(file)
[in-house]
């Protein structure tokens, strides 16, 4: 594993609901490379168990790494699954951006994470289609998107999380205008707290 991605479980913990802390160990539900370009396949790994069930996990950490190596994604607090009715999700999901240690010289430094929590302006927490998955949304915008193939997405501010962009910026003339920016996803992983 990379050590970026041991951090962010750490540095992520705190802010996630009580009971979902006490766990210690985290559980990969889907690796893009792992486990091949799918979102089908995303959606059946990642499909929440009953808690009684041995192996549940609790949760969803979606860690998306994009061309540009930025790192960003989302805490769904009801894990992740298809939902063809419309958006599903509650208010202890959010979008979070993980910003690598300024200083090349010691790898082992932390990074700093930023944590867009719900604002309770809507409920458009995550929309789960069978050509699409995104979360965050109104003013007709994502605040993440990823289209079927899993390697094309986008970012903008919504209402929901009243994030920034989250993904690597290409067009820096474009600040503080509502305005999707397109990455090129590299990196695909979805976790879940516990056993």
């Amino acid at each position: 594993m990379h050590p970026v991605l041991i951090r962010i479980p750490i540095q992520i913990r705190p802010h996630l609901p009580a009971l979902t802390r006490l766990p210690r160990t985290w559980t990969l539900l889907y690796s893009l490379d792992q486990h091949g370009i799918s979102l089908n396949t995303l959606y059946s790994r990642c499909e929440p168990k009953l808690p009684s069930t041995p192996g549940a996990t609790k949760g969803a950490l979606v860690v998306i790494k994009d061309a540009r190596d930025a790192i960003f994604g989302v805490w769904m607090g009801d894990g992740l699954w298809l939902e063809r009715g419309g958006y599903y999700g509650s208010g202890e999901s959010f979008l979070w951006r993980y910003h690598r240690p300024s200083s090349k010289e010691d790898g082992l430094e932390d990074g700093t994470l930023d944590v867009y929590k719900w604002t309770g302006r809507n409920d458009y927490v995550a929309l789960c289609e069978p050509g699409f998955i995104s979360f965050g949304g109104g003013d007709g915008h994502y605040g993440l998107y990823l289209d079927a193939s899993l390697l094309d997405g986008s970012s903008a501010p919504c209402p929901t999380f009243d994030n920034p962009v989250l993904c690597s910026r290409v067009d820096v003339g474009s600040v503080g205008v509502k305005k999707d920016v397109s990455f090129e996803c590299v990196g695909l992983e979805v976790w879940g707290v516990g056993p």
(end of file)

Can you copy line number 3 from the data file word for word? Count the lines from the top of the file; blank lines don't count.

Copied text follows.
């Amino acid at each position: 594993m990379h050590p970026v991605l041991i951090r962010i479980p750490i540095q992520i913990r705190p802010h996630l609901p009580a009971l979902t802390r006490l766990p210690r160990t985290w559980t990969l539900l889907y690796s893009l490379d792992q486990h091949g370009i799918s979102l089908n396949t995303l959606y059946s790994r990642c499909e929440p168990k009953l808690p009684s069930t041995p192996g549940a996990t609790k949760g969803a950490l979606v860690v998306i790494k994009d061309a540009r190596d930025a790192i960003f994604g989302v805490w769904m607090g009801d894990g992740l699954w298809l939902e063809r009715g419309g958006y599903y999700g509650s208010g202890e999901s959010f979008l979070w951006r993980y910003h690598r240690p300024s200083s090349k010289e010691d790898g082992l430094e932390d990074g700093t994470l930023d944590v867009y929590k719900w604002t309770g302006r809507n409920d458009y927490v995550a929309l789960c289609e069978p050509g699409f998955i995104s979360f965050g949304g109104g003013d007709g915008h994502y605040g993440l998107y990823l289209d079927a193939s899993l390697l094309d997405g986008s970012s903008a501010p919504c209402p929901t999380f009243d994030n920034p962009v989250l993904c690597s910026r290409v067009d820096v003339g474009s600040v503080g205008v509502k305005k999707d920016v397109s990455f090129e996803c590299v990196g695909l992983e979805v976790w879940g707290v516990g056993p």